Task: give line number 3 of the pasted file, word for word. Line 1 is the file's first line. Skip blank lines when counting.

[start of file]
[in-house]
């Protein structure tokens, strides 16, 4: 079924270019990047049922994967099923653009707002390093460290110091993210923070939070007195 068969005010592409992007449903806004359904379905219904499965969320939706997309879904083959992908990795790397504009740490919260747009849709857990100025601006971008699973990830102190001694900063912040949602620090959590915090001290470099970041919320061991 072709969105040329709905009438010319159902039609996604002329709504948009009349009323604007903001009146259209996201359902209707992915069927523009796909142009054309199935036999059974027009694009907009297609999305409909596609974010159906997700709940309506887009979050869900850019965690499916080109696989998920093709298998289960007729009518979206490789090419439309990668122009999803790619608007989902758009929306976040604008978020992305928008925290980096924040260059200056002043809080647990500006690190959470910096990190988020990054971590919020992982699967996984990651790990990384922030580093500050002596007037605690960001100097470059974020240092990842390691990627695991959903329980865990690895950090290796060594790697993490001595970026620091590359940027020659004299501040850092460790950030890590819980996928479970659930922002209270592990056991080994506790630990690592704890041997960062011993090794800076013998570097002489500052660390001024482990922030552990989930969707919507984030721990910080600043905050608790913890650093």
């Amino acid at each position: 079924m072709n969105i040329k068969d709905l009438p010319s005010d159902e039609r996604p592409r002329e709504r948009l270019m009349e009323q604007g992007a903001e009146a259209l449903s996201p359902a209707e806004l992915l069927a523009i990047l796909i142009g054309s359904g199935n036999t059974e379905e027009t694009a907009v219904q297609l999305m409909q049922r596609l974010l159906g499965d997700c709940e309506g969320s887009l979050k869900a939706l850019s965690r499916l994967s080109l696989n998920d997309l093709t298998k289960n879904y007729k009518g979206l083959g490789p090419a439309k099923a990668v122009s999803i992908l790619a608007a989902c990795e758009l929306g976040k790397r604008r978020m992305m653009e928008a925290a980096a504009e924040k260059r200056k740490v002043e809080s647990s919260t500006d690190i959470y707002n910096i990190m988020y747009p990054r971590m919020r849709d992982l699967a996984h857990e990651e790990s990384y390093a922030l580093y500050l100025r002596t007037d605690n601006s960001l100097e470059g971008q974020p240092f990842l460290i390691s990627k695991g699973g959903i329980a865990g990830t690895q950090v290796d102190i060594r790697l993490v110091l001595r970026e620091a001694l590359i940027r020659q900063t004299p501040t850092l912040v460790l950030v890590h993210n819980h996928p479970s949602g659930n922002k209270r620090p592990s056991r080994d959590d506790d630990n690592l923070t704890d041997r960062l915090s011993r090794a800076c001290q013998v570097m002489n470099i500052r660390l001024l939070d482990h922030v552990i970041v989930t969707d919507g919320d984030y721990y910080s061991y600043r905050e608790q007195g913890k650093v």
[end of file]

């Amino acid at each position: 079924m072709n969105i040329k068969d709905l009438p010319s005010d159902e039609r996604p592409r002329e709504r948009l270019m009349e009323q604007g992007a903001e009146a259209l449903s996201p359902a209707e806004l992915l069927a523009i990047l796909i142009g054309s359904g199935n036999t059974e379905e027009t694009a907009v219904q297609l999305m409909q049922r596609l974010l159906g499965d997700c709940e309506g969320s887009l979050k869900a939706l850019s965690r499916l994967s080109l696989n998920d997309l093709t298998k289960n879904y007729k009518g979206l083959g490789p090419a439309k099923a990668v122009s999803i992908l790619a608007a989902c990795e758009l929306g976040k790397r604008r978020m992305m653009e928008a925290a980096a504009e924040k260059r200056k740490v002043e809080s647990s919260t500006d690190i959470y707002n910096i990190m988020y747009p990054r971590m919020r849709d992982l699967a996984h857990e990651e790990s990384y390093a922030l580093y500050l100025r002596t007037d605690n601006s960001l100097e470059g971008q974020p240092f990842l460290i390691s990627k695991g699973g959903i329980a865990g990830t690895q950090v290796d102190i060594r790697l993490v110091l001595r970026e620091a001694l590359i940027r020659q900063t004299p501040t850092l912040v460790l950030v890590h993210n819980h996928p479970s949602g659930n922002k209270r620090p592990s056991r080994d959590d506790d630990n690592l923070t704890d041997r960062l915090s011993r090794a800076c001290q013998v570097m002489n470099i500052r660390l001024l939070d482990h922030v552990i970041v989930t969707d919507g919320d984030y721990y910080s061991y600043r905050e608790q007195g913890k650093v």